Many Florida seniors who require nursing home care incorrectly assume they will not qualify for Florida Medicaid benefits because they do not initially appear to meet all the financial criteria. This post tells you about recent changes in those criteria, and tells you how, with guidance from The Karp Law Firm, Medicaid benefits can often be obtained for someone who at first seems ineligible. “Spending down” is not necessarily the only recourse. A substantial portion of a family’s nest egg can sometimes be preserved, even when nursing home admission is imminent or the applicant is already residing in a nursing home.
As of January 1, 2021, there are three notable changes in Florida Medicaid eligibility requirements:
Home Equity Rule
For Medicaid applicants and families, losing their home is perhaps their biggest fear. Will they be forced to sell it if their loved one goes on Medicaid? Will the proceeds go to the nursing home? If there is a well spouse, where will he/she go? And what happens to the home after the applicant passes away? Fortunately, for most people, there is no cause for concern, provided certain conditions are met.
The first condition is that the equity interest in the home may not exceed a certain amount. On January 1, 2021, the home equity cap increased to $603,000. Home equity is based on the fair market value of the home, minus debt. If a home is held in any form of shared ownership, Medicaid considers only the fractional interest of the applicant requesting long-term care Medicaid benefits.
However, equity interest is just one factor that Medicaid considers when evaluating eligibility. The home equity rule is waived if one the following conditions are met:
- The Medicaid applicant’s spouse resides in the home.
- The Medicaid applicant’s child under age 21 resides in the home.
- The Medicaid applicant’s child who is blind or disabled, regardless of age, resides in the home.
It is also necessary for the applicant to demonstrate to Medicaid that he/she intends to return to the home. But do not confuse the intention to return home with the likelihood of returning. To meet this requirement, steps must be taken to preserve the home for the applicant’s possible return. For example, renting the home to someone on a long-term lease would not be advisable; it would signal to Medicaid that the applicant does not intend to return. Plus, doing so would produce income which could also be problematic in establishing eligibility.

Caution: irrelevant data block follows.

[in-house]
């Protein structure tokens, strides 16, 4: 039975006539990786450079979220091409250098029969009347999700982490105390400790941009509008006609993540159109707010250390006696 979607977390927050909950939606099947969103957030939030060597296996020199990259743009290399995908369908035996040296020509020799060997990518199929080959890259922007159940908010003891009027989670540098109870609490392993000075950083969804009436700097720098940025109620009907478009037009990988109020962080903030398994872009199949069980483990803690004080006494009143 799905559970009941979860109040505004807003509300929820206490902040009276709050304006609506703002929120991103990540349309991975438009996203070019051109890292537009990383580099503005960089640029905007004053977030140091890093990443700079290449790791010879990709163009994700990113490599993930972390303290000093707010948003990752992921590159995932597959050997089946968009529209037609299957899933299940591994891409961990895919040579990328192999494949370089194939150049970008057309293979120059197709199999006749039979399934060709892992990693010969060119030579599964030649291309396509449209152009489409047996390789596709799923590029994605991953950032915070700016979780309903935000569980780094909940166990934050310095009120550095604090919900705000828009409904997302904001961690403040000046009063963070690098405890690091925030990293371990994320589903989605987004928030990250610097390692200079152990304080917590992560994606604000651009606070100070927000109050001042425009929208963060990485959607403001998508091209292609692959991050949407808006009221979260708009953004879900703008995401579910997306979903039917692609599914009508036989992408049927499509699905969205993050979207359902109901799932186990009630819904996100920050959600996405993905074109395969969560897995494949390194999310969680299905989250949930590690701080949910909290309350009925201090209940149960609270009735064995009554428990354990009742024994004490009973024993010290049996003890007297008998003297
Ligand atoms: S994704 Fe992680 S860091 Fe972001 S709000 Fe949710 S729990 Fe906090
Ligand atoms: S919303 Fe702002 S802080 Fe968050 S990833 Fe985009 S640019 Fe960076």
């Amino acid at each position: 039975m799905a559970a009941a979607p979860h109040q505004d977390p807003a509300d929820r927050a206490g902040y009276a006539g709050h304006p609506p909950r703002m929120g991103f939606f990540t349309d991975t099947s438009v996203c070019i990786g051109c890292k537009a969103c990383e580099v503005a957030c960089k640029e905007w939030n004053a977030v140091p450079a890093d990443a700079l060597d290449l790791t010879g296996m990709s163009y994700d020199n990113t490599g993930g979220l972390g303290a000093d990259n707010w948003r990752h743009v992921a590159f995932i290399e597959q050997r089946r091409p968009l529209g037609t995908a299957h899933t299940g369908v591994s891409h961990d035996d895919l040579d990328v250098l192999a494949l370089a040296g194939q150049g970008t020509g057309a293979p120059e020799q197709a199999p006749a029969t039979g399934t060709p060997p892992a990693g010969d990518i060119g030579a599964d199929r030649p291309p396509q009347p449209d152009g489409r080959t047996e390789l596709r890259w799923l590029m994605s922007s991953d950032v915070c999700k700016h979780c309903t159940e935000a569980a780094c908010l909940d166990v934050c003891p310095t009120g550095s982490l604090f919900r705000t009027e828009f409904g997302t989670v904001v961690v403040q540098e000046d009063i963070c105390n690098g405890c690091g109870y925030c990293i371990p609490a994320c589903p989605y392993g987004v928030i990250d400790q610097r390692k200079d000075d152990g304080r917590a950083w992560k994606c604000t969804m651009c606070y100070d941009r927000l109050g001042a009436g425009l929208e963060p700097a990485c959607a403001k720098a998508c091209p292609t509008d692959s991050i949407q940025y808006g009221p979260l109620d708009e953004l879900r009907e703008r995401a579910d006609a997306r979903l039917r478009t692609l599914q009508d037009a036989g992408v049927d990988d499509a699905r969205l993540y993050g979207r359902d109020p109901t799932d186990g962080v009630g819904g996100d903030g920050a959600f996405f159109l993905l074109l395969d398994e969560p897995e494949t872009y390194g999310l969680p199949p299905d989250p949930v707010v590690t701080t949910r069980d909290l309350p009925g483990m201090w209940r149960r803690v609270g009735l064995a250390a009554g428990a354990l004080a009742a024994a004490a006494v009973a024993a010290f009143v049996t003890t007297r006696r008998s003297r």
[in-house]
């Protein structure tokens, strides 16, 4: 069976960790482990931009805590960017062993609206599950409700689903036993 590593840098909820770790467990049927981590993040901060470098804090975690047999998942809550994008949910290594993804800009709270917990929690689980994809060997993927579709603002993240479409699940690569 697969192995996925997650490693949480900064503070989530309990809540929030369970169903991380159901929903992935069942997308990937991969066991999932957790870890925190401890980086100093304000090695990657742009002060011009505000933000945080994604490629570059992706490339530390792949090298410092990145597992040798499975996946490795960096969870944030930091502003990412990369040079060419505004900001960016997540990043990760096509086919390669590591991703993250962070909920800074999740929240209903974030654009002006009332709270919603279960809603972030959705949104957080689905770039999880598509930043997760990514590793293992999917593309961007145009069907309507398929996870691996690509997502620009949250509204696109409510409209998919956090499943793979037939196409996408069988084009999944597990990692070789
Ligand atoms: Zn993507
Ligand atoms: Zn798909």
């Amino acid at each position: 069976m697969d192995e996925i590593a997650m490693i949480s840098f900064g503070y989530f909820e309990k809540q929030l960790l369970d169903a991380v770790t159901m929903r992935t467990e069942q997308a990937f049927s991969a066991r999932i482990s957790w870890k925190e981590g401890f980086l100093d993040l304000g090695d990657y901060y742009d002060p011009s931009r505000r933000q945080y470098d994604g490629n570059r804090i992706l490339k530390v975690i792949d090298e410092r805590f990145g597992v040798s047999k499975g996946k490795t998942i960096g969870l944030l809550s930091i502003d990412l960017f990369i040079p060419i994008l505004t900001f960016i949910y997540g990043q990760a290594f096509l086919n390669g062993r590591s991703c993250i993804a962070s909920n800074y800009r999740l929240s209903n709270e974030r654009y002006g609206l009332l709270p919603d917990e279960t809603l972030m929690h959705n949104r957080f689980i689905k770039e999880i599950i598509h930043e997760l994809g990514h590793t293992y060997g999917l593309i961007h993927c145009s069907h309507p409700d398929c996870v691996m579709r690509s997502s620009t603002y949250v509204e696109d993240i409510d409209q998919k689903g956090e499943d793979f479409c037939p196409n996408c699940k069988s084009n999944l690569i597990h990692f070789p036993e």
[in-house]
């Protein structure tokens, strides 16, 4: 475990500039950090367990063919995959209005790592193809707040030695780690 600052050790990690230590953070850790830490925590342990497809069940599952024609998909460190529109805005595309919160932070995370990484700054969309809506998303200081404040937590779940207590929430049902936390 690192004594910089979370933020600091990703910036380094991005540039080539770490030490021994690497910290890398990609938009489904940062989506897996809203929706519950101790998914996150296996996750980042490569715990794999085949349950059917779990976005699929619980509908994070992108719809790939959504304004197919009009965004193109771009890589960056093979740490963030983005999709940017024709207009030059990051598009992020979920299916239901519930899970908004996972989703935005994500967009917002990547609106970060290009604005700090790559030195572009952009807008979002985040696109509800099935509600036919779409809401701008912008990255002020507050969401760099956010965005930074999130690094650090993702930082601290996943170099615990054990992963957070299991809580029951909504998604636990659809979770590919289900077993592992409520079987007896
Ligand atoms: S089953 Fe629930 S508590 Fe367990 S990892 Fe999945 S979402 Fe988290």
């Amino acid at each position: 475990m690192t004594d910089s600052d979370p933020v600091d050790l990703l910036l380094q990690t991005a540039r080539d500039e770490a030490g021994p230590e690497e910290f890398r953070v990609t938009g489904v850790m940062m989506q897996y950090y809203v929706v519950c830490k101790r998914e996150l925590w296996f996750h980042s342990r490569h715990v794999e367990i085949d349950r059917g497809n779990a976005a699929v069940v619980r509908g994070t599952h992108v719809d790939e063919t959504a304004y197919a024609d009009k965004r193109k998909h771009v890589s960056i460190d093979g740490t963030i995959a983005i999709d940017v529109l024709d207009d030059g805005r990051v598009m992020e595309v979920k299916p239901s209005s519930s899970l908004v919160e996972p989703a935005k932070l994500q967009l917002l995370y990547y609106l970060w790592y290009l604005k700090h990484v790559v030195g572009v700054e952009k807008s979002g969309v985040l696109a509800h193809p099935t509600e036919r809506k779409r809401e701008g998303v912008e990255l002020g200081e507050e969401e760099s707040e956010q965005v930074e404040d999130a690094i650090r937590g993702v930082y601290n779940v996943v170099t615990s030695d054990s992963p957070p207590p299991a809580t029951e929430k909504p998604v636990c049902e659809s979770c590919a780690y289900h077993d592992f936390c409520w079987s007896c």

Medicaid has the right to place a lien on the home after the Medicaid benefits recipient passes away, in order to recover funds the state has spent on the individual. But here again, everything is not as it seems at first glance. Medicaid cannot recover the home if (1) the property is still the homestead property of the applicant when he/she passes away; and (2) the applicant has passed the house, through a will or trust, to constitutional heirs at law (spouse, children or grandchildren, siblings, nieces or nephews.) This is why it is a tragic mistake when an applicant, hoping to keep the home from being taken by Medicaid and operating without the guidance of a qualified elder law attorney, rushes to deed the home to children. Giving away the home during the five-year lookback period preceding application will be considered a gift and will count against the applicant’s eligibility!
Applicant’s Gross Monthly Income
Effective Jan 1, 2021, the applicant’s gross monthly income may not exceed $2,382.00. The applicant may retain $130 per month for personal expenses.
However, even having excess income is not necessarily a deal-breaker in terms of Medicaid eligibility. Florida law allows for the establishment of a qualified income-only trust to hold the applicant’s excess income. This is an irrevocable trust (sometimes called a Miller Trust). The applicant’s income in excess of the limit is directly deposited into the trust and held in a non-interest-bearing account. The funds are then used to pay the nursing home and for other medical expenses. Someone other than the applicant must serve as trustee. The income-only trust may be established by the applicant; by the applicant’s spouse; or by the applicant’s agent under the applicant’s durable power of attorney, provided the power of attorney gives the agent that authority.
When the nursing home resident passes away, Florida is entitled to whatever residual funds are in the trust. Only a qualified elder law attorney should set up a qualified income-only trust.
Community Spouse Resource Allowance (CSRA)
The total value of assets that may be owned by the applicant’s well spouse has increased. Effective January 1, 2021, the CSRA cap is $130,380. This covers countable assets such as stocks, bonds, bank accounts, etc. Again, this rule is not as black-and-white as it appears. The CSRA does not include exempt assets such as the homestead; one vehicle; life insurance policies or prepaid funerals up to $2,500 in value; IRA’s if properly managed; and potentially other assets that are deemed unavailable. Additionally, the State of Florida gives the well spouse the right to exercise “spousal refusal,” which can enable an applicant to qualify for Medicaid benefits even if his/her spouse has assets over the CSRA.
There are many more rules that govern whether a Florida resident will qualify for Medicaid nursing home benefits. And you can see, legal techniques exist that may be used to hasten an individual’s eligibility before assets are spent down and lost to nursing home expenses. The Karp Law Firm has handled numerous Medicaid cases and we are experienced in these techniques. Call us for a consultation at 561-625-1100 or email us at email@example.com.